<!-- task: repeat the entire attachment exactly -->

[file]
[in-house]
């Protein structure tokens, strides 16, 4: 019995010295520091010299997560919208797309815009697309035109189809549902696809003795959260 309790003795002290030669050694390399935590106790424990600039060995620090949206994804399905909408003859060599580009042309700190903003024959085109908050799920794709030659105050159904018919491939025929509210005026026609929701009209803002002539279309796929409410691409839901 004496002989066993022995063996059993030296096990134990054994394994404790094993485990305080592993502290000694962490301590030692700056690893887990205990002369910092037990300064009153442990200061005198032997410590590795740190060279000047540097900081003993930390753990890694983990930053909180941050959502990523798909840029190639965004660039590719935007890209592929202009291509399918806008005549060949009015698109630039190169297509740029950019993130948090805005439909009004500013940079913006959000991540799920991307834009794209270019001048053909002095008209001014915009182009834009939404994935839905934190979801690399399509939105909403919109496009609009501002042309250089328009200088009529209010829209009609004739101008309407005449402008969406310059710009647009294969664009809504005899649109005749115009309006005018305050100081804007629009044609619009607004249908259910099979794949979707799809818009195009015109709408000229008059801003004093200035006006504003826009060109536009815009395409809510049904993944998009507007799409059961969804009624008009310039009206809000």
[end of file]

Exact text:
[in-house]
């Protein structure tokens, strides 16, 4: 019995010295520091010299997560919208797309815009697309035109189809549902696809003795959260 309790003795002290030669050694390399935590106790424990600039060995620090949206994804399905909408003859060599580009042309700190903003024959085109908050799920794709030659105050159904018919491939025929509210005026026609929701009209803002002539279309796929409410691409839901 004496002989066993022995063996059993030296096990134990054994394994404790094993485990305080592993502290000694962490301590030692700056690893887990205990002369910092037990300064009153442990200061005198032997410590590795740190060279000047540097900081003993930390753990890694983990930053909180941050959502990523798909840029190639965004660039590719935007890209592929202009291509399918806008005549060949009015698109630039190169297509740029950019993130948090805005439909009004500013940079913006959000991540799920991307834009794209270019001048053909002095008209001014915009182009834009939404994935839905934190979801690399399509939105909403919109496009609009501002042309250089328009200088009529209010829209009609004739101008309407005449402008969406310059710009647009294969664009809504005899649109005749115009309006005018305050100081804007629009044609619009607004249908259910099979794949979707799809818009195009015109709408000229008059801003004093200035006006504003826009060109536009815009395409809510049904993944998009507007799409059961969804009624008009310039009206809000």